Picture this: I was about five years old and I just had the training wheels taken off my bright pink Magna bike. I hopped on, strapped the matching pink helmet to my head, and started pedaling down the long, narrow driveway. I decided to turn around, so I abruptly made a sharp turn and a loud ERRRR! noise filled the air as my tires skid on the pavement, I fell off the bike and tumbled to the ground. I hit my head, got scraped up and to this day I still have a scar on my right hand. If I hadn’t had this incident happen to me, I probably wouldn’t be able to ride a bike. Instead of being too scared to try riding again after I fell, I got up and kept trying. This is a perfect example showing how to take a bad event and to learn from the mistakes. Mistakes in life are only little teachers, helping you to learn what to do the next time.
I believe the key to life is learning from your mistakes. “When you make a mistake, don’t look back at it long. Take the reason of the thing into your mind and then look forward. Mistakes are lessons of wisdom. The past cannot be changed. The future is yet in your power.”- Hugh White. This quote by Hugh White says it all, everyone makes mistakes, and the key is to learn from them, not dwell on them. If everyone could learn from their mistakes they would be happier, wiser, and more intelligent.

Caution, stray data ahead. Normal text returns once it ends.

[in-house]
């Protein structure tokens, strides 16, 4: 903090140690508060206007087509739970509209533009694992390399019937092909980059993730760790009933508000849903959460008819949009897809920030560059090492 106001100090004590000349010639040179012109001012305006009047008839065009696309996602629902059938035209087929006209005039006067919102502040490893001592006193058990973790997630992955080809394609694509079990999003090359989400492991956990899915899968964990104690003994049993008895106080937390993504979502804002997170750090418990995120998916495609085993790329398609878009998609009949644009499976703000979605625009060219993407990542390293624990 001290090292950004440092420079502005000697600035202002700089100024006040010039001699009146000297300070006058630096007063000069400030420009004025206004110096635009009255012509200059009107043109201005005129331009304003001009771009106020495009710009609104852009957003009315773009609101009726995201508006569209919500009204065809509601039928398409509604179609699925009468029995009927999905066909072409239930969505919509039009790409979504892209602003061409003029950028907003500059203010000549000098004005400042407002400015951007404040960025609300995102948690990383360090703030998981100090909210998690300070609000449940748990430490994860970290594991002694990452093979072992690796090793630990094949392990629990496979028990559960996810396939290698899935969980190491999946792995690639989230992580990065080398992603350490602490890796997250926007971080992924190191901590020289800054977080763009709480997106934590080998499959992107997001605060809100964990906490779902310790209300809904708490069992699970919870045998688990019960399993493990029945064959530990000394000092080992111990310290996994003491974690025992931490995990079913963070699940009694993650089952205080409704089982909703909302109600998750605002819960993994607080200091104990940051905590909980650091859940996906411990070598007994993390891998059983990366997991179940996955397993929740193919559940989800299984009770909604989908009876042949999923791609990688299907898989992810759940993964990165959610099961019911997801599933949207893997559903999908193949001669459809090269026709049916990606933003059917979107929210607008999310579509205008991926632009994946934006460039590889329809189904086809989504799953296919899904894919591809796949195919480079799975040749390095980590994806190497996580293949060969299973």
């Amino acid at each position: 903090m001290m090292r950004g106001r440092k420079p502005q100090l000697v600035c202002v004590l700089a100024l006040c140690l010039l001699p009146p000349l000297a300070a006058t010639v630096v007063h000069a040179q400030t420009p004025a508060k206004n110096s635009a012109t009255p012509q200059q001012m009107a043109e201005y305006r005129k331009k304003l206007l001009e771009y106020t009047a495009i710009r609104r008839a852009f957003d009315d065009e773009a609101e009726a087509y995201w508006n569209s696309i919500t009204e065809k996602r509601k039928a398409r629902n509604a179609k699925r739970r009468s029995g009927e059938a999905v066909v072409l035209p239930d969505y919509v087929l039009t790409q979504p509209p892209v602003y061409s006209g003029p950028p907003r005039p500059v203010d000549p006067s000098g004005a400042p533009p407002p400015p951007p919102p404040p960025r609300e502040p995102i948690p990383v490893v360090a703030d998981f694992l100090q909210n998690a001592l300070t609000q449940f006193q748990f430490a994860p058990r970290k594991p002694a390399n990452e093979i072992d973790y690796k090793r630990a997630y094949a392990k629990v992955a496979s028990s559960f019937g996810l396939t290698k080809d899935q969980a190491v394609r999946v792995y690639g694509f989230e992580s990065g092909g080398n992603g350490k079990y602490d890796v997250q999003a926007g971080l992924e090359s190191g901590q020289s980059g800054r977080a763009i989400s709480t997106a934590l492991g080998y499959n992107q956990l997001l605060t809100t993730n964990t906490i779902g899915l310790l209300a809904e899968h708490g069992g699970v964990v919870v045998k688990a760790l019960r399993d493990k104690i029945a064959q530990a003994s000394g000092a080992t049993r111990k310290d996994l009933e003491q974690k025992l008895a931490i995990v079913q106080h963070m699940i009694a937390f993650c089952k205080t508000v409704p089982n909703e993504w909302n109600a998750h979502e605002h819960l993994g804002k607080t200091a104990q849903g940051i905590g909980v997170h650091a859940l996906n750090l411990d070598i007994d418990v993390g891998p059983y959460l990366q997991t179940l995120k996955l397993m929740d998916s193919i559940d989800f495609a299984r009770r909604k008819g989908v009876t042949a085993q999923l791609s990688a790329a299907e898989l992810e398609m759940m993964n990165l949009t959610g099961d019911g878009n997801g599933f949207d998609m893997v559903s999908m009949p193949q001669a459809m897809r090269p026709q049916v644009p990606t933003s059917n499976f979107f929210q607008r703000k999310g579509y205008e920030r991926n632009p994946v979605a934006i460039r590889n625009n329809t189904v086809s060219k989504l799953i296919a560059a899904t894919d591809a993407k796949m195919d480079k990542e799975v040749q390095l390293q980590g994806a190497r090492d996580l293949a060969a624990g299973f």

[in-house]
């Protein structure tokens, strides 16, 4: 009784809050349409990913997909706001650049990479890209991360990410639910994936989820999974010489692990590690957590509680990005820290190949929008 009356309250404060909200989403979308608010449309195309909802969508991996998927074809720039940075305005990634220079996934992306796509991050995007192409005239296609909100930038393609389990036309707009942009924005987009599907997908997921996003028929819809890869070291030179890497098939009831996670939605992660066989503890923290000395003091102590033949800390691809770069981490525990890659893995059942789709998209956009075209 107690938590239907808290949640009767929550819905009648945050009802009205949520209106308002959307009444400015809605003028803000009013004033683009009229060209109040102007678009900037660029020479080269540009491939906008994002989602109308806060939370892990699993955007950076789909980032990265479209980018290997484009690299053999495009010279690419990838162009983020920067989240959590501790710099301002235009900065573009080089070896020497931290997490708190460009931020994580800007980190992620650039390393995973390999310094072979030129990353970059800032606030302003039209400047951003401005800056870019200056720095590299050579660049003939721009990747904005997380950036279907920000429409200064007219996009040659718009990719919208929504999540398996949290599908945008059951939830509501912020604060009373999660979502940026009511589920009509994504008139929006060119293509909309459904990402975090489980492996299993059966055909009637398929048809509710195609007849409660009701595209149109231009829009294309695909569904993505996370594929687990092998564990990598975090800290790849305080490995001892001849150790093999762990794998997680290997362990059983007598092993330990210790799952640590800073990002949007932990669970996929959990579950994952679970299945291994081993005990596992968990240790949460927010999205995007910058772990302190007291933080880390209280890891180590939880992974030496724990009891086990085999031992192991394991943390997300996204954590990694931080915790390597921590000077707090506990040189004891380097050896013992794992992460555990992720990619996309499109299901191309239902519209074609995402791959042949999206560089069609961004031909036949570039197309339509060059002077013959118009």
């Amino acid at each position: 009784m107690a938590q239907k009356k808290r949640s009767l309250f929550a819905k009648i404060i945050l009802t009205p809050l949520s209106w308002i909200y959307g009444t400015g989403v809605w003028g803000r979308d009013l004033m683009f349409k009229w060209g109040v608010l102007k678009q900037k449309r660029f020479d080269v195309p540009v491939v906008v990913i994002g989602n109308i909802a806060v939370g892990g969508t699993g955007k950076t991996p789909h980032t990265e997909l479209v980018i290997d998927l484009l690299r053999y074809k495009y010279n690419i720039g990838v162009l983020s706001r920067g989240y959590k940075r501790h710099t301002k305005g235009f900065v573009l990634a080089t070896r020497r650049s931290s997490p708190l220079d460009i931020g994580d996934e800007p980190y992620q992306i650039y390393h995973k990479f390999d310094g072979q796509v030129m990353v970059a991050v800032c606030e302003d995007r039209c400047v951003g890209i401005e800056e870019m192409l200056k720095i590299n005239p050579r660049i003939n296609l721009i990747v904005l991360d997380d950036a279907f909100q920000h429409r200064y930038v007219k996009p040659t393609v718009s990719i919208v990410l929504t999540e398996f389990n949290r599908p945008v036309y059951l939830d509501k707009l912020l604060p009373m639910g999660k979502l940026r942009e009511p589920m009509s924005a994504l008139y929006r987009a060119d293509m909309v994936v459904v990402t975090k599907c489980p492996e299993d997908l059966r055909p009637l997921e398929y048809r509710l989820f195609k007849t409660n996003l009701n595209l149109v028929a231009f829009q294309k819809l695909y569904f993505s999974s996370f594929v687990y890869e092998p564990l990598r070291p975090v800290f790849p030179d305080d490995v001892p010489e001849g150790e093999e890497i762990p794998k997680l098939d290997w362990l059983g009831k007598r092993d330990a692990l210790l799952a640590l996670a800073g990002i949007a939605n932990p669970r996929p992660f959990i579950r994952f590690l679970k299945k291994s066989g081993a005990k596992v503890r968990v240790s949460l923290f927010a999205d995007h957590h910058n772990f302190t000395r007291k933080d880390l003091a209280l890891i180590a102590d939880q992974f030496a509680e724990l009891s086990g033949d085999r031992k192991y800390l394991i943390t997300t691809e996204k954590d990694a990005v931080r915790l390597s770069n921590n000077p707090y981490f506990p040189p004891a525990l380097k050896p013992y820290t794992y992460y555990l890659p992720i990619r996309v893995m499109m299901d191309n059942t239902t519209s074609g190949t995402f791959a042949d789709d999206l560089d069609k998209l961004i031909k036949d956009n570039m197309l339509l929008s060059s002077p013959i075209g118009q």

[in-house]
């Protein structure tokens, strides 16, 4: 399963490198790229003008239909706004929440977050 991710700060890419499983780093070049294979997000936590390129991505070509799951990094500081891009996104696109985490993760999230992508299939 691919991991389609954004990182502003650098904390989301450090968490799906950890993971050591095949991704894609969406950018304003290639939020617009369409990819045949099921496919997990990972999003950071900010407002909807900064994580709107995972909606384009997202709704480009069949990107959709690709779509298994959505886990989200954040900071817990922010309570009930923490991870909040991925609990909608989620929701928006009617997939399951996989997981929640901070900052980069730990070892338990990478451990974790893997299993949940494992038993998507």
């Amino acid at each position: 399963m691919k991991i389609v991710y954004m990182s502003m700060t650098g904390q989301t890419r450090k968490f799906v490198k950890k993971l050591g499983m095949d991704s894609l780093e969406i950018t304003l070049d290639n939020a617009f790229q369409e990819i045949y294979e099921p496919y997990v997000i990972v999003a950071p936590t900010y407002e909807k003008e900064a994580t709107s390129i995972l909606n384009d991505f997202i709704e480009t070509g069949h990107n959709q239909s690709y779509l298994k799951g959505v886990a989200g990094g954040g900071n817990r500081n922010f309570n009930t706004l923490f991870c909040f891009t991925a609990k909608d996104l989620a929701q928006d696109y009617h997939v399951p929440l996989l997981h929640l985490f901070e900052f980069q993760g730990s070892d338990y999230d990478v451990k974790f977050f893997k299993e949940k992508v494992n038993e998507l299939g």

Take me, for example, I’m an athlete, I have been for almost ten years. In every sport I played, whether it was baseball, soccer, basketball, or volleyball, I made a mistake in every one. Thanks to these mistakes I have gotten much better at all of these sports because I learned from them. I still make mistakes and I am still learning every day. What about foods class? Almost every time we make something in that classroom, a student reads the recipe wrong and ruins the dish. I’m sure I’m not the only one who has accidentally put in two tablespoons instead of ½ a teaspoon into the not-so-delicious snickerdoodle cookies.
It doesn’t matter whether you are a kid, a teen, or an adult, every body makes mistakes, but it’s your decision to either gain knowledge from them or to look back on them every waking minute and wish they didn’t happen. Athletes, students, cooks, teachers, bosses, parents- everyone makes blunders. Will you learn not to dwell on the bad and embarrassing, but to embrace the chance to learn from your mistakes? I believe everyone should have fall-off-your-bike, score-for-the-other-team, and mess-up-the-cookies moments. If we don’t, we won’t learn and will just keep making the same mistakes over and over again.
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